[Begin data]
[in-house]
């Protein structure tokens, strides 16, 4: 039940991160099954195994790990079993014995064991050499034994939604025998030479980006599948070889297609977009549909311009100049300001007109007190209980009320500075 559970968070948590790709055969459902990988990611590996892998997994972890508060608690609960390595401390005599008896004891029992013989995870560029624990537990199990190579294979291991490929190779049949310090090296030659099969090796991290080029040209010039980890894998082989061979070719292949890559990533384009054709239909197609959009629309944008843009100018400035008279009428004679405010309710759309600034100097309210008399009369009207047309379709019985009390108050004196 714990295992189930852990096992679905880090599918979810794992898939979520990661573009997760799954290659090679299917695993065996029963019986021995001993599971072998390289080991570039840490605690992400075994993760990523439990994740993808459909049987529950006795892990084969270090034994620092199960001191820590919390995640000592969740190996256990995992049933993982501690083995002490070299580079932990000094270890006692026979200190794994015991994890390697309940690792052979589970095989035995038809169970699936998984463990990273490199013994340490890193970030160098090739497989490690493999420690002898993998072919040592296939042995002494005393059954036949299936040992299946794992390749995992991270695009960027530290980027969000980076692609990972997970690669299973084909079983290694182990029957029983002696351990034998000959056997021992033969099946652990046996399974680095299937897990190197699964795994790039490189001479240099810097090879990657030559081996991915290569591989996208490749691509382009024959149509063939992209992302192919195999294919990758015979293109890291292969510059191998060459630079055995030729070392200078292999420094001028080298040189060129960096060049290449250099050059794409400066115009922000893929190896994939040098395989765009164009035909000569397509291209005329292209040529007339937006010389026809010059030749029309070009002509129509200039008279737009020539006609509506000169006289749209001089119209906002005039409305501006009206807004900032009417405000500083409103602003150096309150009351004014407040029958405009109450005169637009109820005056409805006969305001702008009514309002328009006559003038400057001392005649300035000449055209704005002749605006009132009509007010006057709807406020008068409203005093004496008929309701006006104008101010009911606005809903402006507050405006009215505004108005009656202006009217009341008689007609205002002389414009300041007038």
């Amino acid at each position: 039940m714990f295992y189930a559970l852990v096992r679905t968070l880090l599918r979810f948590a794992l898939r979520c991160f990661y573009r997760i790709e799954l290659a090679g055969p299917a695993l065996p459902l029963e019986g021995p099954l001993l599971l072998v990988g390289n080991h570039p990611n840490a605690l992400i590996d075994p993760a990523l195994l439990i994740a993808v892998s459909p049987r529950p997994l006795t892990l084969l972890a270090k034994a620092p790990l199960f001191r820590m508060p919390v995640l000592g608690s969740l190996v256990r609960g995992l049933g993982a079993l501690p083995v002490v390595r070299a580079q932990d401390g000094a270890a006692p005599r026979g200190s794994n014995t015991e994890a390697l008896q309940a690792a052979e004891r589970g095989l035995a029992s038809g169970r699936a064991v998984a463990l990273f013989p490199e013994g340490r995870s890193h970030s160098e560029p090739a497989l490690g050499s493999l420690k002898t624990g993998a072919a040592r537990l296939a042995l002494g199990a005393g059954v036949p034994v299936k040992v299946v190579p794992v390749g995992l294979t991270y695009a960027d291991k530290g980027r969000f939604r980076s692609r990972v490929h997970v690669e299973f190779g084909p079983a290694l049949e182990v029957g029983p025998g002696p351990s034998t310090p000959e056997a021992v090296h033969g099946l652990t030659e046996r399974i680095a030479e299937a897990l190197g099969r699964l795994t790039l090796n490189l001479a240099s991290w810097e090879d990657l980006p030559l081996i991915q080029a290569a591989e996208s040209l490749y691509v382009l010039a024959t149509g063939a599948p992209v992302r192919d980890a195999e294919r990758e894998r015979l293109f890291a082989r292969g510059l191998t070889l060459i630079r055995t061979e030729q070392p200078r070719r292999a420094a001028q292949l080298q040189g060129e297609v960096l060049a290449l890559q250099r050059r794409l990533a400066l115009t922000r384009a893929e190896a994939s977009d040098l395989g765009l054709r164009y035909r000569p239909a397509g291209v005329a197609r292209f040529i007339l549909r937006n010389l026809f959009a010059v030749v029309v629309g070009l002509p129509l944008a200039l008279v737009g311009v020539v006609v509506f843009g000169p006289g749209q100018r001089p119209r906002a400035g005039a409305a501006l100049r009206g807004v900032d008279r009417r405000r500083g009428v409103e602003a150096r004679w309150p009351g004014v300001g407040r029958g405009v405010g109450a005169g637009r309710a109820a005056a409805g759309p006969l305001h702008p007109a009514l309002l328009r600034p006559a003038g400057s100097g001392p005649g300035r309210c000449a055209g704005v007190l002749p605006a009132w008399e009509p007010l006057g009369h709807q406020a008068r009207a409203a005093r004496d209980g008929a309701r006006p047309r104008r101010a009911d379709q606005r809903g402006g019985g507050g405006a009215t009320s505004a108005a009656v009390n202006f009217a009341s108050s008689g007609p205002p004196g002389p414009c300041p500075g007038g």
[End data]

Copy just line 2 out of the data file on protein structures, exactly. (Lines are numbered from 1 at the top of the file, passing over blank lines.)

């Protein structure tokens, strides 16, 4: 039940991160099954195994790990079993014995064991050499034994939604025998030479980006599948070889297609977009549909311009100049300001007109007190209980009320500075 559970968070948590790709055969459902990988990611590996892998997994972890508060608690609960390595401390005599008896004891029992013989995870560029624990537990199990190579294979291991490929190779049949310090090296030659099969090796991290080029040209010039980890894998082989061979070719292949890559990533384009054709239909197609959009629309944008843009100018400035008279009428004679405010309710759309600034100097309210008399009369009207047309379709019985009390108050004196 714990295992189930852990096992679905880090599918979810794992898939979520990661573009997760799954290659090679299917695993065996029963019986021995001993599971072998390289080991570039840490605690992400075994993760990523439990994740993808459909049987529950006795892990084969270090034994620092199960001191820590919390995640000592969740190996256990995992049933993982501690083995002490070299580079932990000094270890006692026979200190794994015991994890390697309940690792052979589970095989035995038809169970699936998984463990990273490199013994340490890193970030160098090739497989490690493999420690002898993998072919040592296939042995002494005393059954036949299936040992299946794992390749995992991270695009960027530290980027969000980076692609990972997970690669299973084909079983290694182990029957029983002696351990034998000959056997021992033969099946652990046996399974680095299937897990190197699964795994790039490189001479240099810097090879990657030559081996991915290569591989996208490749691509382009024959149509063939992209992302192919195999294919990758015979293109890291292969510059191998060459630079055995030729070392200078292999420094001028080298040189060129960096060049290449250099050059794409400066115009922000893929190896994939040098395989765009164009035909000569397509291209005329292209040529007339937006010389026809010059030749029309070009002509129509200039008279737009020539006609509506000169006289749209001089119209906002005039409305501006009206807004900032009417405000500083409103602003150096309150009351004014407040029958405009109450005169637009109820005056409805006969305001702008009514309002328009006559003038400057001392005649300035000449055209704005002749605006009132009509007010006057709807406020008068409203005093004496008929309701006006104008101010009911606005809903402006507050405006009215505004108005009656202006009217009341008689007609205002002389414009300041007038």